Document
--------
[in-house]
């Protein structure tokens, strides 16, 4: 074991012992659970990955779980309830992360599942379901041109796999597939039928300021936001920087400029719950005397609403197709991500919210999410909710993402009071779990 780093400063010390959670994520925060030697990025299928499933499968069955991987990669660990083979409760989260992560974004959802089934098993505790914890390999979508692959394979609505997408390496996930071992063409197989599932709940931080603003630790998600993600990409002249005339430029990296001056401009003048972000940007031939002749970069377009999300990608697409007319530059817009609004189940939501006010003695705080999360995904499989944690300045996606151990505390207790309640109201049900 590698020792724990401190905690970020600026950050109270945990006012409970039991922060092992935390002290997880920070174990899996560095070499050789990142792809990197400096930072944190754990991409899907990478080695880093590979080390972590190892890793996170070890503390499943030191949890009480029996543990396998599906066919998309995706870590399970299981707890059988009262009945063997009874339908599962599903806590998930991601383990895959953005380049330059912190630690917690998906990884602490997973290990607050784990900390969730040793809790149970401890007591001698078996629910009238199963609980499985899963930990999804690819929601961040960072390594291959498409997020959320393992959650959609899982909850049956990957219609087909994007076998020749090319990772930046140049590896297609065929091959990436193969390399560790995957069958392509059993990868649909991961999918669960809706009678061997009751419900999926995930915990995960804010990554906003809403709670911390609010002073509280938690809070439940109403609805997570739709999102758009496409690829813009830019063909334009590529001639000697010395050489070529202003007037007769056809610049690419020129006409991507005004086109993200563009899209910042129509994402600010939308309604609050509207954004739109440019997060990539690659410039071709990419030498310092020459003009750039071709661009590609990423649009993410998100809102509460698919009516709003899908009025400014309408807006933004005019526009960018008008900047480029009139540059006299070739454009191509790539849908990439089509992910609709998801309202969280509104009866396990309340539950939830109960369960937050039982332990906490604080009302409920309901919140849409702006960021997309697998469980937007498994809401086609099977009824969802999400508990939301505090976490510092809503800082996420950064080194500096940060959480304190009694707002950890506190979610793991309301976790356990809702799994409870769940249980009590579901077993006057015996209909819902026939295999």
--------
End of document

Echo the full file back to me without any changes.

[in-house]
């Protein structure tokens, strides 16, 4: 074991012992659970990955779980309830992360599942379901041109796999597939039928300021936001920087400029719950005397609403197709991500919210999410909710993402009071779990 780093400063010390959670994520925060030697990025299928499933499968069955991987990669660990083979409760989260992560974004959802089934098993505790914890390999979508692959394979609505997408390496996930071992063409197989599932709940931080603003630790998600993600990409002249005339430029990296001056401009003048972000940007031939002749970069377009999300990608697409007319530059817009609004189940939501006010003695705080999360995904499989944690300045996606151990505390207790309640109201049900 590698020792724990401190905690970020600026950050109270945990006012409970039991922060092992935390002290997880920070174990899996560095070499050789990142792809990197400096930072944190754990991409899907990478080695880093590979080390972590190892890793996170070890503390499943030191949890009480029996543990396998599906066919998309995706870590399970299981707890059988009262009945063997009874339908599962599903806590998930991601383990895959953005380049330059912190630690917690998906990884602490997973290990607050784990900390969730040793809790149970401890007591001698078996629910009238199963609980499985899963930990999804690819929601961040960072390594291959498409997020959320393992959650959609899982909850049956990957219609087909994007076998020749090319990772930046140049590896297609065929091959990436193969390399560790995957069958392509059993990868649909991961999918669960809706009678061997009751419900999926995930915990995960804010990554906003809403709670911390609010002073509280938690809070439940109403609805997570739709999102758009496409690829813009830019063909334009590529001639000697010395050489070529202003007037007769056809610049690419020129006409991507005004086109993200563009899209910042129509994402600010939308309604609050509207954004739109440019997060990539690659410039071709990419030498310092020459003009750039071709661009590609990423649009993410998100809102509460698919009516709003899908009025400014309408807006933004005019526009960018008008900047480029009139540059006299070739454009191509790539849908990439089509992910609709998801309202969280509104009866396990309340539950939830109960369960937050039982332990906490604080009302409920309901919140849409702006960021997309697998469980937007498994809401086609099977009824969802999400508990939301505090976490510092809503800082996420950064080194500096940060959480304190009694707002950890506190979610793991309301976790356990809702799994409870769940249980009590579901077993006057015996209909819902026939295999």